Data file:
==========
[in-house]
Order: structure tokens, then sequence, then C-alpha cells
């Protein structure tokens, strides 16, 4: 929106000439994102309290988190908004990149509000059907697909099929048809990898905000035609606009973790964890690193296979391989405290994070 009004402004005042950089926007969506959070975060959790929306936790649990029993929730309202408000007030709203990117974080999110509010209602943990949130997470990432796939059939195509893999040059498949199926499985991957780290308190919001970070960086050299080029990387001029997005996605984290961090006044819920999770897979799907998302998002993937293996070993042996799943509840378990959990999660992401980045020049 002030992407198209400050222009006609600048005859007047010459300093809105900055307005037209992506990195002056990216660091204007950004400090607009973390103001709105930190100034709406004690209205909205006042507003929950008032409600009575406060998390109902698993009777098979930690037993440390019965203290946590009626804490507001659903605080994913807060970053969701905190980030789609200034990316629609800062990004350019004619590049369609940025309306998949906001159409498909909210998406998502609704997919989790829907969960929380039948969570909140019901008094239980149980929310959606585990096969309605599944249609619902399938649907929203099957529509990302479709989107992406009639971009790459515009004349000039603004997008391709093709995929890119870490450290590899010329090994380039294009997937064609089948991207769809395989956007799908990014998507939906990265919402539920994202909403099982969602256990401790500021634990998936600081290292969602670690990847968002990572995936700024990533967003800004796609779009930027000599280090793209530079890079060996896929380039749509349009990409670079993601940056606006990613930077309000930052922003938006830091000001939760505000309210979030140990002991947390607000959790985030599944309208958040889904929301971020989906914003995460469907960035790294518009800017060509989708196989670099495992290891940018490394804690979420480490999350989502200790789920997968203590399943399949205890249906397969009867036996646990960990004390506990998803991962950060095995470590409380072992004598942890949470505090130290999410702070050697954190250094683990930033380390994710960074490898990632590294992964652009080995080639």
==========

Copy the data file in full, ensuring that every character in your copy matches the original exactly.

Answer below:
[in-house]
Order: structure tokens, then sequence, then C-alpha cells
């Protein structure tokens, strides 16, 4: 929106000439994102309290988190908004990149509000059907697909099929048809990898905000035609606009973790964890690193296979391989405290994070 009004402004005042950089926007969506959070975060959790929306936790649990029993929730309202408000007030709203990117974080999110509010209602943990949130997470990432796939059939195509893999040059498949199926499985991957780290308190919001970070960086050299080029990387001029997005996605984290961090006044819920999770897979799907998302998002993937293996070993042996799943509840378990959990999660992401980045020049 002030992407198209400050222009006609600048005859007047010459300093809105900055307005037209992506990195002056990216660091204007950004400090607009973390103001709105930190100034709406004690209205909205006042507003929950008032409600009575406060998390109902698993009777098979930690037993440390019965203290946590009626804490507001659903605080994913807060970053969701905190980030789609200034990316629609800062990004350019004619590049369609940025309306998949906001159409498909909210998406998502609704997919989790829907969960929380039948969570909140019901008094239980149980929310959606585990096969309605599944249609619902399938649907929203099957529509990302479709989107992406009639971009790459515009004349000039603004997008391709093709995929890119870490450290590899010329090994380039294009997937064609089948991207769809395989956007799908990014998507939906990265919402539920994202909403099982969602256990401790500021634990998936600081290292969602670690990847968002990572995936700024990533967003800004796609779009930027000599280090793209530079890079060996896929380039749509349009990409670079993601940056606006990613930077309000930052922003938006830091000001939760505000309210979030140990002991947390607000959790985030599944309208958040889904929301971020989906914003995460469907960035790294518009800017060509989708196989670099495992290891940018490394804690979420480490999350989502200790789920997968203590399943399949205890249906397969009867036996646990960990004390506990998803991962950060095995470590409380072992004598942890949470505090130290999410702070050697954190250094683990930033380390994710960074490898990632590294992964652009080995080639």